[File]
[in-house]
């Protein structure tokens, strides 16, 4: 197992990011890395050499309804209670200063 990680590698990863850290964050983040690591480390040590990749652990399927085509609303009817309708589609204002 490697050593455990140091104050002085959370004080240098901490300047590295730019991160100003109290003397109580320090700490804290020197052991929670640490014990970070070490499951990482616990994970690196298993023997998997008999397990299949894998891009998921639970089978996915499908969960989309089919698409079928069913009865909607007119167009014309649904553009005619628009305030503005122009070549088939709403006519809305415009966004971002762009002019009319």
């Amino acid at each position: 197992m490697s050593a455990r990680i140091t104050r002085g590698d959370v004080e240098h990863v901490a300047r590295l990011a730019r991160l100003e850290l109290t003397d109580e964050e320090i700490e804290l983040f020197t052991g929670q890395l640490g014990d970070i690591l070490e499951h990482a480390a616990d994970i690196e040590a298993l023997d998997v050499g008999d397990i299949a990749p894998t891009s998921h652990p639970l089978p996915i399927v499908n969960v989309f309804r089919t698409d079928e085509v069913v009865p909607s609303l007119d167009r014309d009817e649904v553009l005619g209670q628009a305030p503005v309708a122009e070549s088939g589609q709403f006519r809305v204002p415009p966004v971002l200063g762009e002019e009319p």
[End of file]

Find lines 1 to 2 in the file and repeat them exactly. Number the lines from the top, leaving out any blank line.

[in-house]
């Protein structure tokens, strides 16, 4: 197992990011890395050499309804209670200063 990680590698990863850290964050983040690591480390040590990749652990399927085509609303009817309708589609204002 490697050593455990140091104050002085959370004080240098901490300047590295730019991160100003109290003397109580320090700490804290020197052991929670640490014990970070070490499951990482616990994970690196298993023997998997008999397990299949894998891009998921639970089978996915499908969960989309089919698409079928069913009865909607007119167009014309649904553009005619628009305030503005122009070549088939709403006519809305415009966004971002762009002019009319």